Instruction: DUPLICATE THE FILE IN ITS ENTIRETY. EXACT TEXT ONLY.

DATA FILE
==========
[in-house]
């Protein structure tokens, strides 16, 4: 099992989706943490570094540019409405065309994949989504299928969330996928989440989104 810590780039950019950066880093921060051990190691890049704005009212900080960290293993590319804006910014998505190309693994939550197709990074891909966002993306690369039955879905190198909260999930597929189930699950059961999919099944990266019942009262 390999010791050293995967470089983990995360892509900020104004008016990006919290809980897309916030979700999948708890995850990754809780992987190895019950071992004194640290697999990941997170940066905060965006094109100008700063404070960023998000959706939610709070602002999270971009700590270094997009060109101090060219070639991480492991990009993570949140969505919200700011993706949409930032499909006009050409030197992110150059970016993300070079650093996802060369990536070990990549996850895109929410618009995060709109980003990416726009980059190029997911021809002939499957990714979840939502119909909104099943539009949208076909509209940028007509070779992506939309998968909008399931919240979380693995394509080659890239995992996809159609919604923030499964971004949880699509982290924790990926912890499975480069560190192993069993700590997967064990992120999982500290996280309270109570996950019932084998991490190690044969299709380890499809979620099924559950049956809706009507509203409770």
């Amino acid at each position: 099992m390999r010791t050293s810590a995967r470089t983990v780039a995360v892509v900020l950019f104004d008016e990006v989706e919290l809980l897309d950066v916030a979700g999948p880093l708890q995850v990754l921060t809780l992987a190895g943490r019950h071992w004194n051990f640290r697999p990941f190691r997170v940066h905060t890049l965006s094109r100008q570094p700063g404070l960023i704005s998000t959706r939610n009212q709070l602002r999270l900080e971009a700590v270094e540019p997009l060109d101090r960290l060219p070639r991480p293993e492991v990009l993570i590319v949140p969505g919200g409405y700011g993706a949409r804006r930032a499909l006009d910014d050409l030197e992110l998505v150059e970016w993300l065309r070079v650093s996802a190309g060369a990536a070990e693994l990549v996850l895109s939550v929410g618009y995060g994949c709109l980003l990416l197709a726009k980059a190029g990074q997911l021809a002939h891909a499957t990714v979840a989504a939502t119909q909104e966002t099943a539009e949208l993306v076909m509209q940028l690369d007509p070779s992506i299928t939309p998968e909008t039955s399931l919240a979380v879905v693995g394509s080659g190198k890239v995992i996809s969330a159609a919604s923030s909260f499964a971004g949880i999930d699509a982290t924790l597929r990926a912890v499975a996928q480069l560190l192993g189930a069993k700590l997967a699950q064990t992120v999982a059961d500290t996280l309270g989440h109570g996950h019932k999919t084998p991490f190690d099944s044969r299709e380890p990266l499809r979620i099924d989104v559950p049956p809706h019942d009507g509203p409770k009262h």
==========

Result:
[in-house]
């Protein structure tokens, strides 16, 4: 099992989706943490570094540019409405065309994949989504299928969330996928989440989104 810590780039950019950066880093921060051990190691890049704005009212900080960290293993590319804006910014998505190309693994939550197709990074891909966002993306690369039955879905190198909260999930597929189930699950059961999919099944990266019942009262 390999010791050293995967470089983990995360892509900020104004008016990006919290809980897309916030979700999948708890995850990754809780992987190895019950071992004194640290697999990941997170940066905060965006094109100008700063404070960023998000959706939610709070602002999270971009700590270094997009060109101090060219070639991480492991990009993570949140969505919200700011993706949409930032499909006009050409030197992110150059970016993300070079650093996802060369990536070990990549996850895109929410618009995060709109980003990416726009980059190029997911021809002939499957990714979840939502119909909104099943539009949208076909509209940028007509070779992506939309998968909008399931919240979380693995394509080659890239995992996809159609919604923030499964971004949880699509982290924790990926912890499975480069560190192993069993700590997967064990992120999982500290996280309270109570996950019932084998991490190690044969299709380890499809979620099924559950049956809706009507509203409770």
């Amino acid at each position: 099992m390999r010791t050293s810590a995967r470089t983990v780039a995360v892509v900020l950019f104004d008016e990006v989706e919290l809980l897309d950066v916030a979700g999948p880093l708890q995850v990754l921060t809780l992987a190895g943490r019950h071992w004194n051990f640290r697999p990941f190691r997170v940066h905060t890049l965006s094109r100008q570094p700063g404070l960023i704005s998000t959706r939610n009212q709070l602002r999270l900080e971009a700590v270094e540019p997009l060109d101090r960290l060219p070639r991480p293993e492991v990009l993570i590319v949140p969505g919200g409405y700011g993706a949409r804006r930032a499909l006009d910014d050409l030197e992110l998505v150059e970016w993300l065309r070079v650093s996802a190309g060369a990536a070990e693994l990549v996850l895109s939550v929410g618009y995060g994949c709109l980003l990416l197709a726009k980059a190029g990074q997911l021809a002939h891909a499957t990714v979840a989504a939502t119909q909104e966002t099943a539009e949208l993306v076909m509209q940028l690369d007509p070779s992506i299928t939309p998968e909008t039955s399931l919240a979380v879905v693995g394509s080659g190198k890239v995992i996809s969330a159609a919604s923030s909260f499964a971004g949880i999930d699509a982290t924790l597929r990926a912890v499975a996928q480069l560190l192993g189930a069993k700590l997967a699950q064990t992120v999982a059961d500290t996280l309270g989440h109570g996950h019932k999919t084998p991490f190690d099944s044969r299709e380890p990266l499809r979620i099924d989104v559950p049956p809706h019942d009507g509203p409770k009262h």